Moving big sticks of wood

The barn really is going up; it’s just that, except for a jagged hole up high in the metal side of the barn, you would never know.

The other day another big truck came by. It dumped off a lot of big pieces of wood. I think they’re called beams or studs or frames. Wait a sec …. Hone-e-y? What were those large pieces of wood that got dumped off here before we went on our trip? I-joists? They’re 36 feet long? Okay, thanks. No, no one’s asking—I was just wondering.

So it was I-joists that got dumped off. Mr. Handsome oversaw the whole process. It was kind of slow, and involved lots of backing up, beeping, and caveman-like grunts and whoas. I stayed on the deck and watched from behind my camera.

The kids didn’t even come running to look. Once you’ve seen one big load of wood, you’ve seen ‘em all.

Just so you know, the sticks of wood that Mr. Handsome is brandishing? They were for in case the driver made one false move. Mr. Handsome was fully prepared to fly at him, and deck him upside the head.

Just kidding. They were to put under the beams to keep them off the wet ground, but that was boring so I made up that little lie. I hope you’ll forgive me.

And really, Mr. Handsome didn’t have an angry bone in his body at delivery time. He was positively glowing, so excited was he over that bit of over-sized kindling. When he walked in the door afterwards, I took one look at him, slapped my hand over my eyes, and screeched “I need sunglasses!”

“Oh, be quiet,” Mr. Handsome said, all gruff and tough-like. And then he grinned and about split his face in half. He’s so dang cute!

The wood sat in the yard for a couple days until Mr. Handsome decided that he better get it under cover before we went on our trip so he spent one entire morning shoving beams into the barn through a little hole that he hacked in the side up the barn, a-way up high.

They’re big sticks of wood, so Yo-Yo and Miss Beccaboo had to help. It involved lots of lifting, holding, climbing, and shoving. Sometimes Mr. Handsome stayed outside on the ladder and waited while the kids sprinted around to the inside…

where they climbed the shelving units till they got to the top, up high there, close to the roof….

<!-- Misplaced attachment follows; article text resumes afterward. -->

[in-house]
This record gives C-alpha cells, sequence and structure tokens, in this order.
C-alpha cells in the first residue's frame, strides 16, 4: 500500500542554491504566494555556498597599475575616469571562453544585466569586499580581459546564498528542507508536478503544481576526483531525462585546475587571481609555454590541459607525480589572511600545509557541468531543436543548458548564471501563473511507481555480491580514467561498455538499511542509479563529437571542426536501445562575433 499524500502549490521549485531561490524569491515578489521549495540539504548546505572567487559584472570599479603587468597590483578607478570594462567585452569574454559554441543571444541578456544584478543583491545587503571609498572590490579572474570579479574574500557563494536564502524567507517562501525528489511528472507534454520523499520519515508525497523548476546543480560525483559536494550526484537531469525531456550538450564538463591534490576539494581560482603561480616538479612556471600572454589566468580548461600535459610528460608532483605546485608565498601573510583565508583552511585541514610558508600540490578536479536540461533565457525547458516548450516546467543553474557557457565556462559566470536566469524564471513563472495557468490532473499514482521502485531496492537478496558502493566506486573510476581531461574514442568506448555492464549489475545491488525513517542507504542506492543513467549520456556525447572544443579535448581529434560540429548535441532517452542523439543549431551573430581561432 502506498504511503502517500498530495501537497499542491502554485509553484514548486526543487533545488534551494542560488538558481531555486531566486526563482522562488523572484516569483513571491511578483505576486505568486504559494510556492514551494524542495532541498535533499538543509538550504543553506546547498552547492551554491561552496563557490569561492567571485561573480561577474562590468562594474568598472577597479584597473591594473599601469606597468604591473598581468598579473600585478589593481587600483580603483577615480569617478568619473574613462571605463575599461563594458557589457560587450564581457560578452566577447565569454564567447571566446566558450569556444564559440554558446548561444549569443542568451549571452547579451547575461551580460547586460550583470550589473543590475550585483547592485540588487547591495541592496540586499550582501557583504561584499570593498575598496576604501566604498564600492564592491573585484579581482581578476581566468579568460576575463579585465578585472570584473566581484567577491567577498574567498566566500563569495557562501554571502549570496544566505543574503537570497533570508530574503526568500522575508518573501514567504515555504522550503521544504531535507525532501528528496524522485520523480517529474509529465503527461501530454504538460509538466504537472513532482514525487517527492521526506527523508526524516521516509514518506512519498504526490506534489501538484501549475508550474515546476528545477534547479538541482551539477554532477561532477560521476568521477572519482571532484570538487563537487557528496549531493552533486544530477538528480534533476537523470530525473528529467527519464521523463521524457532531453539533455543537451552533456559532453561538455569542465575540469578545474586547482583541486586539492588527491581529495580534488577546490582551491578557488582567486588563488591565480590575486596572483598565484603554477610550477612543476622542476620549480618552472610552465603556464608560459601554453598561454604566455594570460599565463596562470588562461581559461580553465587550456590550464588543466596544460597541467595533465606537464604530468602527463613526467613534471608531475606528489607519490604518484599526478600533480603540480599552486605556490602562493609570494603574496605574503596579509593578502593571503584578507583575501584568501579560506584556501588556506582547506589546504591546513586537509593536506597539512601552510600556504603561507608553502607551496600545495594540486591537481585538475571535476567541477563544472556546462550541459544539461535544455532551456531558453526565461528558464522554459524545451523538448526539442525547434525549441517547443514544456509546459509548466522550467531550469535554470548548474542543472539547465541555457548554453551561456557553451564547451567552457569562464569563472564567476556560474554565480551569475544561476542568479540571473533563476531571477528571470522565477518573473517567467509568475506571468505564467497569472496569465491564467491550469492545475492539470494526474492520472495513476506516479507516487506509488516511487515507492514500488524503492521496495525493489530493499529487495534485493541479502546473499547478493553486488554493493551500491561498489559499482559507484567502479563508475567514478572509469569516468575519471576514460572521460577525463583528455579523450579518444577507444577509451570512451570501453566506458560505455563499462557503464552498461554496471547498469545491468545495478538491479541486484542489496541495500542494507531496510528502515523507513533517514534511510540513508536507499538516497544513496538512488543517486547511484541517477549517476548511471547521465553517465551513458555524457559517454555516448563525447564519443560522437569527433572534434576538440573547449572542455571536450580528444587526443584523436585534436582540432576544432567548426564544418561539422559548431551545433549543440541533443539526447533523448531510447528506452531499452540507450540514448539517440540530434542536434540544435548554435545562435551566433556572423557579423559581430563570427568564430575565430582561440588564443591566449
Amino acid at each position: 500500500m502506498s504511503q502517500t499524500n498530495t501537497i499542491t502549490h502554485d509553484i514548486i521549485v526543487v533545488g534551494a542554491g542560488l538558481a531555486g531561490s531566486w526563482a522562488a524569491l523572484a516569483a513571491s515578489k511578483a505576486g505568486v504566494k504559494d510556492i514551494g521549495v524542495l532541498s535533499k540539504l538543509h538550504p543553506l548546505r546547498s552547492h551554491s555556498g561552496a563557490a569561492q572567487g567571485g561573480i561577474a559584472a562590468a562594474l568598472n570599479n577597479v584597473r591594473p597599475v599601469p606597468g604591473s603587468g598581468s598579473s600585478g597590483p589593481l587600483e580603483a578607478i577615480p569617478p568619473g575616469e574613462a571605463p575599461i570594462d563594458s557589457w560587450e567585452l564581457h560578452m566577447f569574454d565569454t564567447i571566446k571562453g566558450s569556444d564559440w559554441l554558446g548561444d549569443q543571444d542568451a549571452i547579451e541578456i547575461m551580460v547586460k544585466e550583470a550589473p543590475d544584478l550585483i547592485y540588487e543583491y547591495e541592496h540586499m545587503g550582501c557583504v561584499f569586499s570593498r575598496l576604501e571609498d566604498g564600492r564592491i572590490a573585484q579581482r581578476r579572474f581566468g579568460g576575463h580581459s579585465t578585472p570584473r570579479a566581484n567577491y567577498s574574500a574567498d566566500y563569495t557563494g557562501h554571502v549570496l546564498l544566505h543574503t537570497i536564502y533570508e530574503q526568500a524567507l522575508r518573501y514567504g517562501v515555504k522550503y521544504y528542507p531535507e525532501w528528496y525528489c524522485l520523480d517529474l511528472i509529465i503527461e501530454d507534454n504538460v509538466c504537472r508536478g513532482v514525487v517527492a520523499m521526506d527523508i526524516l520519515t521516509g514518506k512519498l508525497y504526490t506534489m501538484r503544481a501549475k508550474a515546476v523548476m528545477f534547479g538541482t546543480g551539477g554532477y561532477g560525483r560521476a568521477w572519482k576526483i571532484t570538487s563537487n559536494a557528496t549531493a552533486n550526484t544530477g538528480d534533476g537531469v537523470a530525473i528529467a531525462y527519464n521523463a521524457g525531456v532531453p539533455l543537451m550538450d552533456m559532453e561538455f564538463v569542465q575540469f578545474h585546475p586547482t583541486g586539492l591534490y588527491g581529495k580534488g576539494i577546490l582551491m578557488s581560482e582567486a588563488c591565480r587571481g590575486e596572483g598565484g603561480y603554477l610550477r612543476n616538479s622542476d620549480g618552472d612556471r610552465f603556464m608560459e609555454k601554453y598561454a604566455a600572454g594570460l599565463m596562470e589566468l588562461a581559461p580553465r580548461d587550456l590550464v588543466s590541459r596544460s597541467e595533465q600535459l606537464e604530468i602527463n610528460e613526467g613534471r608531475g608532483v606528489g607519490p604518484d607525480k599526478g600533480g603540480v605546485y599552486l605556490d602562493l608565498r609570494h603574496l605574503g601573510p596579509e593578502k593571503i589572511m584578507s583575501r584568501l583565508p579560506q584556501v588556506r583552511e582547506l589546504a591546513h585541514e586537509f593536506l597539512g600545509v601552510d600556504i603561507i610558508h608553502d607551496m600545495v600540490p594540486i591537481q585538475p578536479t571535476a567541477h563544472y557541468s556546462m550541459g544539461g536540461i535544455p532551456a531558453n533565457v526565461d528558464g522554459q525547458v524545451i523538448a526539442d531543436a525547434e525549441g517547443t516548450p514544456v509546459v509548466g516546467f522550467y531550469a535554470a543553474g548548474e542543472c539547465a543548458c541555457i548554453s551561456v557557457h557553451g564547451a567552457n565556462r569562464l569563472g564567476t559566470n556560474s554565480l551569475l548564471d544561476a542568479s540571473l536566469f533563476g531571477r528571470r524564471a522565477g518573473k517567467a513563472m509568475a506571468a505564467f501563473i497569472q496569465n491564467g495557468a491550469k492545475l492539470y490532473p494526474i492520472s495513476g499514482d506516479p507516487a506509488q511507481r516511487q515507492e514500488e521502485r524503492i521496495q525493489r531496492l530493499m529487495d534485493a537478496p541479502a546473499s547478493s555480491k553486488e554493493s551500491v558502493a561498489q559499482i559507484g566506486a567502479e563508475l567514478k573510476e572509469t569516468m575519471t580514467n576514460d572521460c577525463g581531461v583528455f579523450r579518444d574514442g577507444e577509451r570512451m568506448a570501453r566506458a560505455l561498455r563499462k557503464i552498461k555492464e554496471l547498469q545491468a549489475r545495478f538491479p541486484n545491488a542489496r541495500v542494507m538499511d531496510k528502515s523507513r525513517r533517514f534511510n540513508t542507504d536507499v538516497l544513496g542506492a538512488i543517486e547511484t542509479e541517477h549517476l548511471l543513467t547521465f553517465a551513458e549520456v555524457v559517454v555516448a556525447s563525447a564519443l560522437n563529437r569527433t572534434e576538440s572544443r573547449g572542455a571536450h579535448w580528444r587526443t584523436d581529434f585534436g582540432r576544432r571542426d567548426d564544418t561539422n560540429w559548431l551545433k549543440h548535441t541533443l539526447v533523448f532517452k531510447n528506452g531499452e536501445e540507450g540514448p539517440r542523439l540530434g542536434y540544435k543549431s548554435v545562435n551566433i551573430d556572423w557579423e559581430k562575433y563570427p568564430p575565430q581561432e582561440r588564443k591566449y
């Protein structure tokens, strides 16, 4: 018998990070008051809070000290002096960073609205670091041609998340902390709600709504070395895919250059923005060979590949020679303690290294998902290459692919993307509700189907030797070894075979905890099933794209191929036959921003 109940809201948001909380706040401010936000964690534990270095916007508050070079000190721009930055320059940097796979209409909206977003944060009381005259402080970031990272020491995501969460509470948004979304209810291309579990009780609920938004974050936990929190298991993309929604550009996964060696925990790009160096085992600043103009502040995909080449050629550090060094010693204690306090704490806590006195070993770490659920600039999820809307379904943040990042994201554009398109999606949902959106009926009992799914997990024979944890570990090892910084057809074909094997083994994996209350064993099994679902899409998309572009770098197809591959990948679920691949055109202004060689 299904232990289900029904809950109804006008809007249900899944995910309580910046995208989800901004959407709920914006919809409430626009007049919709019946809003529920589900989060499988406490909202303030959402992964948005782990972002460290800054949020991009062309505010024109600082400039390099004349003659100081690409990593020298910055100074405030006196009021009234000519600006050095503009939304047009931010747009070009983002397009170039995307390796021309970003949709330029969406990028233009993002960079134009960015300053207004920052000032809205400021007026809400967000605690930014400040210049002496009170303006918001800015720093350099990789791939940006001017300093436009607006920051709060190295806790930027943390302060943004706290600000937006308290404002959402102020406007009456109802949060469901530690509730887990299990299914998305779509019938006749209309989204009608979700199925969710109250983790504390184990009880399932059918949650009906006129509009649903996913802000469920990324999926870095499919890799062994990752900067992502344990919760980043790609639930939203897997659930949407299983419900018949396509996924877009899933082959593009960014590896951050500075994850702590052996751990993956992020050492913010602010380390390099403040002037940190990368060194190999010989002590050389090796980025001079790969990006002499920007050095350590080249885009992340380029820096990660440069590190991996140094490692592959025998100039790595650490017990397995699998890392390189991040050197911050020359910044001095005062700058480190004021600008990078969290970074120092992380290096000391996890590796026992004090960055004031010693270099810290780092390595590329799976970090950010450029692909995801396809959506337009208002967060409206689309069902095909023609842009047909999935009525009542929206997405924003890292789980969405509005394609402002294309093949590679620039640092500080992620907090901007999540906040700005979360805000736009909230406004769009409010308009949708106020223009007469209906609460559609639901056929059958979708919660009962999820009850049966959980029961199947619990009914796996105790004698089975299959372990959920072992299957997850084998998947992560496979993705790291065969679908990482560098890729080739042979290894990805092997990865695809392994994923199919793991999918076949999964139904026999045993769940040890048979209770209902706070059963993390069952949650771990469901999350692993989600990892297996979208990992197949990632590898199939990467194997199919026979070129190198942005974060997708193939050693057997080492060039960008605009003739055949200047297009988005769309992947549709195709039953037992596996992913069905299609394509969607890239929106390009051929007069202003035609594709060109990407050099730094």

and then he fed the beam in through the hole to them so they could nestle it into its resting spot.

Other times they all worked together from the outside, Mr. Handsome on the ladder closest to the barn and the kids at the bottom end of the beam, pushing it up to him. When they got into that position, the kids didn’t have any other choice but to stay put and push. If they got tired and dropped the beam, it would smash their toes and they knew that. They’re smart kids that way. But they’re smart kids in other ways, too. They discovered that if they bleated pitifully—Papa, hurry, hurry, HURRY!—he would come save them.

We can’t do it! Our hands are slipping!

Hang on, hang on, I’m coming.

I said ‘I’m COMING!

Alright, I have it. You can let go now.

And all the while I was thinking, Let my kiddies’ piggies survive this, please.

Aah! Yikes! THAT kid isn’t supposed to be up there!

Yoo-hoo! Anyone in there know what’s going on outside? Anyone??? SOMEBODY GET THAT KID!

Truth be told, I didn’t say anything. I just ran inside quick to grab the camera. By the time I got back, Mr. Handsome was already bellowing at Nickel to get down off that ladder right this very minute. I clicked fast.

They worked all morning long. Mr. Handsome said he would’ve been in a real fix without the kids’ help.

Just think how many MORE things we’ll be able to accomplish in a couple years when the kids are that much bigger, stronger, and smarter. But not smart enough to get out of doing any work, of course.

About One Year Ago: In which I almost burn the house down…twice. (Kind of.)


  • Jennifer Jo

    I had the responsibility of the YOUNGER children, so I was really busy taking care of them—you know, reading them stories, playing games with them, feeding them snacks, playing pat-a-cake. With all that two-on-one attention I was doling out, I have NO idea how one escaped, dressed for the outdoors, AND climbed to the top of the ladder. Strange things happen sometimes. That's all I have to say about that.

  • Mama Pea

    Yeah, I wanna know how YOU managed to get out of helping?? If that project had been taking place at our house, I would definitely have been expected to be on one end of the grunting. (But then I've always been the brawn of our family and my husband the brains. Sigh.)

  • It's me ...Mavis

    Good thing you were there HOLDING THE CAMERA… from the porch… probably nice and warm under a blanket ….sipping your coffee from PANERA.

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